前总理办公室高级助理伍凤仪在无任何根基的Markham Thornhill选区发起候选提名战，再度引起对联邦自由党空降候选人之争议。Bob Mok撰文表示，选民默认党部指定候选人只会助长这一有违民主进程的选举方式。读者如欲参照本系列前文，可点击http://chinesenewsgroup.com/news/659051。
The Liberals’ practice of parachuting start candidates has sparked a new wave of controversy as Mary Ng, a former PMO top aide waged a nomination battle in Markham Thornhill riding where she has no grassroots. But voters rubber-stamping of anointed candidate can only encourage the undemocratic process, writes Bob Mok. To access his previous articles in the series, please refer to http://chinesenewsgroup.com/news/659051
Prime Minister Justin Trudeau was a promoter of transparency during the last Federal Election declaring that “sunshine is the world's best disinfectant” but his recent actions are obvious departures from those announced principles. His latest episodes with “cash-for-access fundraising” , “Bahamas vacation with registered lobbyist”, and his current involvement in the April by-elections certainly expose his hypocrisies.
Trudeau was associated with the “Parachuting” of Mary Ng, the Director of Appointments from his office into the Markham-Thornhill riding. He also played a key role in blocking the nomination of a long-time mayor in the Montreal riding of St-Laurent.
These actions have reignited concerns among Liberals candidates and their supporters about the state of internal democracy within the party. Holding open nominations, instead of directly appointing candidates has been a key element of Justin Trudeau's efforts to attract fresh blood to the party since his election as Liberal Leader in 2013.
There is a long history of “parachuting” Liberal candidates into riding strongholds and I have given examples in my previous article. I did not mention the outgoing MP John McCallum was first parachuted into the riding of Markham in the year 2000 Federal Election. Markham-Thornhill riding is derived from Markham-Unionville which was spawned out of Markham. All these ridings have large Chinese populations and many local Chinese nominees were denied the chances to represent the constituency over the last two decades since incumbents like John are exempted from Candidacy races.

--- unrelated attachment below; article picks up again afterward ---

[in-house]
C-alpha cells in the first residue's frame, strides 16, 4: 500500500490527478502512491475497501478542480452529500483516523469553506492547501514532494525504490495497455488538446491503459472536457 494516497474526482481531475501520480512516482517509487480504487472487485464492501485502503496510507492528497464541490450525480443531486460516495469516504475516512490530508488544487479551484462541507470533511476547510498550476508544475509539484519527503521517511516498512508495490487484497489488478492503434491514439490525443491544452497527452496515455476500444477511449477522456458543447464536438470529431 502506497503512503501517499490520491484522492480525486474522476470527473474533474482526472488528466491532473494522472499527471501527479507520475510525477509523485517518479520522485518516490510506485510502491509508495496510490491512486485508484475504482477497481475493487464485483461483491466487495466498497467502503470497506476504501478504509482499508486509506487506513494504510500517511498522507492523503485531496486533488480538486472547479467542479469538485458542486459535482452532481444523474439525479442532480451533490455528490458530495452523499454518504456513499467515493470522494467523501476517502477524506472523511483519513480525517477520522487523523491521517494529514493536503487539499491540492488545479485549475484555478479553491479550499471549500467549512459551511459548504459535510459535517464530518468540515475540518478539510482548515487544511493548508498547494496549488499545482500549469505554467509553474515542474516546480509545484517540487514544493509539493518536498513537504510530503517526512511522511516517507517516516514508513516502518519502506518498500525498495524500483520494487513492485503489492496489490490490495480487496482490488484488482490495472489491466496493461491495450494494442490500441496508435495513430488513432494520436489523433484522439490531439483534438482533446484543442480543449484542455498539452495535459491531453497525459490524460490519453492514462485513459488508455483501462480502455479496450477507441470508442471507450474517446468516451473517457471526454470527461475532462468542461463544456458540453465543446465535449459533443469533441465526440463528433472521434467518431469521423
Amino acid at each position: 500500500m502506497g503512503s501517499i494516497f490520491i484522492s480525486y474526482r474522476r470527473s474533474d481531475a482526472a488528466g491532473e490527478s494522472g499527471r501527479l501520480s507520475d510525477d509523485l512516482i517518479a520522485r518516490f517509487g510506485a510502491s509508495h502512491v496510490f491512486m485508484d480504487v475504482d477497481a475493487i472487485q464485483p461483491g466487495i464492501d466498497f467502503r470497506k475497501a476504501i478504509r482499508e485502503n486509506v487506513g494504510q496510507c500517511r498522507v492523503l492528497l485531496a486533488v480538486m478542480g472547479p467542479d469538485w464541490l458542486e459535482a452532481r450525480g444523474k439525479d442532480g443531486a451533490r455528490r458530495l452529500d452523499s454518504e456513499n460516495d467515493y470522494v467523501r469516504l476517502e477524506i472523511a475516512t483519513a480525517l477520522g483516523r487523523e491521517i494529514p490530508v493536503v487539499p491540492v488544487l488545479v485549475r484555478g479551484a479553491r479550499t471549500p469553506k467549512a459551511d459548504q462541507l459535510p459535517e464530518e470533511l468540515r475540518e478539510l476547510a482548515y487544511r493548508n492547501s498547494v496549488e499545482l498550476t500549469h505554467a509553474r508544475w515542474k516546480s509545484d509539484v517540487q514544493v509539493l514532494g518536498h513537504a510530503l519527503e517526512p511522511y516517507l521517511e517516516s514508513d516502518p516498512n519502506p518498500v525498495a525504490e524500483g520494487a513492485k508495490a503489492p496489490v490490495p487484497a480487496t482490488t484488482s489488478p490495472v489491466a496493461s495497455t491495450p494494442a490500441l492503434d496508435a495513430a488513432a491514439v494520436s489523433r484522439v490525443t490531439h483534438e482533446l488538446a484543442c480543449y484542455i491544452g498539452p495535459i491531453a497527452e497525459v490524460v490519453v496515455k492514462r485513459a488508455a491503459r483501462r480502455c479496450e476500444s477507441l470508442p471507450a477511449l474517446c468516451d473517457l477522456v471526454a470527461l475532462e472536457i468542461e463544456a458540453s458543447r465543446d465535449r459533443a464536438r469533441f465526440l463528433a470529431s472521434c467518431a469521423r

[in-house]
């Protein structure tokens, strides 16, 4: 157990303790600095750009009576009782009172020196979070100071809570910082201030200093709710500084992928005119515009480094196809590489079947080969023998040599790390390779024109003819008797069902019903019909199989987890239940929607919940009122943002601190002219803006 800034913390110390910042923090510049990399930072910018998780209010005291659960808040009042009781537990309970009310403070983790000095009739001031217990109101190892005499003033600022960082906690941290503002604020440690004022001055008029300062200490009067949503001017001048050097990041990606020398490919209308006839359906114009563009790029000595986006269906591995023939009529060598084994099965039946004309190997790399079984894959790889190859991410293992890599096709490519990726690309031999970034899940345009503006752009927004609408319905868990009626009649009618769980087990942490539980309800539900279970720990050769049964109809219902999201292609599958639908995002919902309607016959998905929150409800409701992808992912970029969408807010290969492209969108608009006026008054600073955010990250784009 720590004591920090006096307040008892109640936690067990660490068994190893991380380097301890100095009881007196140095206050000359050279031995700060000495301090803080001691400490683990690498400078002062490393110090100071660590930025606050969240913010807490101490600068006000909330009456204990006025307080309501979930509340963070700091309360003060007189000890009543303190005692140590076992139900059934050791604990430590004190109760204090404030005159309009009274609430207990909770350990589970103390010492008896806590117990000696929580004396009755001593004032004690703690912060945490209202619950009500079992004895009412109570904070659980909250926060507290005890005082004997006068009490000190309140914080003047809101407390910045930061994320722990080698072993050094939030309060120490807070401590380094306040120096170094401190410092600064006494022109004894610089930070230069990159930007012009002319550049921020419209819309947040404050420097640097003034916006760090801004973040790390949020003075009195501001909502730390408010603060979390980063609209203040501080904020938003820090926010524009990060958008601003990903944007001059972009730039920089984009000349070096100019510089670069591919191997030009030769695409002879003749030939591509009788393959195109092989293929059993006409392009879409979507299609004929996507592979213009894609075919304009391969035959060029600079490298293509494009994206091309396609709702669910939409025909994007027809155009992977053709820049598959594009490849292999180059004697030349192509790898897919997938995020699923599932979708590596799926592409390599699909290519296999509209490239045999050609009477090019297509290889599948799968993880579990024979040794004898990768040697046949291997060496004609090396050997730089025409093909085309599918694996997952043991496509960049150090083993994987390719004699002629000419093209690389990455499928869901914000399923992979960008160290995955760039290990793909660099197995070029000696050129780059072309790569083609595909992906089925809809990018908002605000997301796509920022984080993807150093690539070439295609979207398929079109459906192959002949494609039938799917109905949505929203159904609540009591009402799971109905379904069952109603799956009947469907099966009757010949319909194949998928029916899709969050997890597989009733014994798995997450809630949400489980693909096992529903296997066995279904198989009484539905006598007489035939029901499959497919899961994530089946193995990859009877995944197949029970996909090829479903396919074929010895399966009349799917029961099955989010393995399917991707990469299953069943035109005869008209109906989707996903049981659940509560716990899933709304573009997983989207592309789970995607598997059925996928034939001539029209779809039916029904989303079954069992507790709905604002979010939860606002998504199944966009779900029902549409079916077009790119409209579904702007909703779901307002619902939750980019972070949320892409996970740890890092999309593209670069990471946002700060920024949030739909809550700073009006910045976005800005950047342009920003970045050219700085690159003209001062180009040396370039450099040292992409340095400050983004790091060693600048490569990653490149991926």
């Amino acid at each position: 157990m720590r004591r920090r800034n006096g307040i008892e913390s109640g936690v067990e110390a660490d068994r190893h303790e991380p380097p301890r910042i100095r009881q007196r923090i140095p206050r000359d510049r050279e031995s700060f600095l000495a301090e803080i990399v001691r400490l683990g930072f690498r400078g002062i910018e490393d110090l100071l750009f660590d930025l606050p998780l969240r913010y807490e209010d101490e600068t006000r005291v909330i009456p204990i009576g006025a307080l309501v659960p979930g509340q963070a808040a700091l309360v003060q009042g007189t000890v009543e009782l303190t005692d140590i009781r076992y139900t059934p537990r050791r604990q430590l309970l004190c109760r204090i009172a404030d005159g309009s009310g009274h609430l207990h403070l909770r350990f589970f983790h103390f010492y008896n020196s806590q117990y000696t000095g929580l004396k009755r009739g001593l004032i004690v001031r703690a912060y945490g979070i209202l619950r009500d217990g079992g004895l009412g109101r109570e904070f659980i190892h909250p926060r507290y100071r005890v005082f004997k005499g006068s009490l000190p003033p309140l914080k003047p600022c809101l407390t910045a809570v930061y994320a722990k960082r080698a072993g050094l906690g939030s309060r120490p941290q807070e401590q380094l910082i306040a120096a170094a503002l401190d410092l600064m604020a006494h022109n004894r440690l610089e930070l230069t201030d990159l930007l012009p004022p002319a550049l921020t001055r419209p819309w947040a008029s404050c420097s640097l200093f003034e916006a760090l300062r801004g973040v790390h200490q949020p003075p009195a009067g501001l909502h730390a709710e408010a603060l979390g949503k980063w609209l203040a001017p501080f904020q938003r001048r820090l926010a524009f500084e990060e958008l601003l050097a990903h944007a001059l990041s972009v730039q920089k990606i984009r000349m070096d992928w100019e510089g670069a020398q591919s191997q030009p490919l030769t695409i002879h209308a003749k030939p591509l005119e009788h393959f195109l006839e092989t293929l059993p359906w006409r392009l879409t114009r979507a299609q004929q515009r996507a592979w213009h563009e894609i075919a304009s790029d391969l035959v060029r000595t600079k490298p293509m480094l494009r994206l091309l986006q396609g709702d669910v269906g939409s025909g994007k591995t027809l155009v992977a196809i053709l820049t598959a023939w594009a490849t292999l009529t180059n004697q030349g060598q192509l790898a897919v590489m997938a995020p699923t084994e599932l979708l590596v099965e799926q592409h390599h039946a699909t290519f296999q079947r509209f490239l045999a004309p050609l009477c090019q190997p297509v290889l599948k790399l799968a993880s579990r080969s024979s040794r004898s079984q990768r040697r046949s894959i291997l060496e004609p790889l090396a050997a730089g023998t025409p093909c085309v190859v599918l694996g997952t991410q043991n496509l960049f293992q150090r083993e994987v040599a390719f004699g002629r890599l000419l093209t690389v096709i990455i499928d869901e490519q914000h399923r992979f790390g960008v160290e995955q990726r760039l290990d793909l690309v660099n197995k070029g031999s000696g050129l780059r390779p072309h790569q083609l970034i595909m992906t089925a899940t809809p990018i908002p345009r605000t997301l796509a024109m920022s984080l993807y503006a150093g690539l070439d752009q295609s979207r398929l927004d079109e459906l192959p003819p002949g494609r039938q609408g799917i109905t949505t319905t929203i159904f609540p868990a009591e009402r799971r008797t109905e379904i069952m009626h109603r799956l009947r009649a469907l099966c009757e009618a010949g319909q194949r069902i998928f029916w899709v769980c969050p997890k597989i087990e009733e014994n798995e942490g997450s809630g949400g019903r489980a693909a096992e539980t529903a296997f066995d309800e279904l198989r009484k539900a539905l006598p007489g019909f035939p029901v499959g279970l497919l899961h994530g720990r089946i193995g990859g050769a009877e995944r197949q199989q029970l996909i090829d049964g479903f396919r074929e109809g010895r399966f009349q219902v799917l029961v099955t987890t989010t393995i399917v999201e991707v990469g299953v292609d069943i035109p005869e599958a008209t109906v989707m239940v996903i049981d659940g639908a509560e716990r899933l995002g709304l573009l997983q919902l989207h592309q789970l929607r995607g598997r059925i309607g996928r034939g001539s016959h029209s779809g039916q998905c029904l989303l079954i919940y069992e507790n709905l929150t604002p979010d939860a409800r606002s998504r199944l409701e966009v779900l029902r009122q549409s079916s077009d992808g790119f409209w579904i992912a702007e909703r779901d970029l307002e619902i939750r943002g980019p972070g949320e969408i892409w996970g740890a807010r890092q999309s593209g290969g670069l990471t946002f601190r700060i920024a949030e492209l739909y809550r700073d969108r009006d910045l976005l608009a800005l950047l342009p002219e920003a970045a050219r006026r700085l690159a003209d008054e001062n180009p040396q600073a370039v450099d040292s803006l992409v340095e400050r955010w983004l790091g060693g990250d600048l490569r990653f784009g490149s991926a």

The latest charade of nomination contest took place in Markham-Thornhill served as an embarrassment to the Liberal Party. Two nominees dropped out when the effective membership dates were retroactively cut-off, rendering their thousands of signed-up memberships useless. A fringe nominee who declared he might run as an independent candidate remained in the race with Mary Ng to prevent an acclamation. This move was seen by many as a safe-guarding measure by the Liberal Party to ensure a nomination victory by its “parachuting” Candidate Mary Ng.
More disheartening is the fact that many of the Chinese candidates and others may have “received” the “anointing candidate” message from the party and disengaged themselves from their nomination activities immediately. It is speculated, without proof, that they either received promises or were afraid of repercussions if they moved forward and went through with their nominations. Instead, they quickly endorsed the appointed candidate and abandoned their own campaigns, much to the chagrins and disappointments of their supporters.
On April 3, Markham-Thornhill Liberal voters have a choice to make. Do they want to vote blindly for a candidate who has no grassroots in their community and whose familiarity with it is declared as “eating in many of Markham's restaurants” and perpetuate the fallacy that whatever the party dictates is correct? The voters should say “NO” to rubber-stamping of the Party's anointed candidate. They should not follow the Party's orders and rush off the cliff like lemmings without exercising their own thoughts. They should contact party officials and demand to reform the process for future nominations. They can also decide to stay home and abstain from voting this time in order express their displeasure and to send a strong message to the Liberal Party and Justin Trudeau.
The abuse of the political nomination process must stop and open participation must be restored. Voters can all be part of this historical movement if only they will take a first step to correct it.
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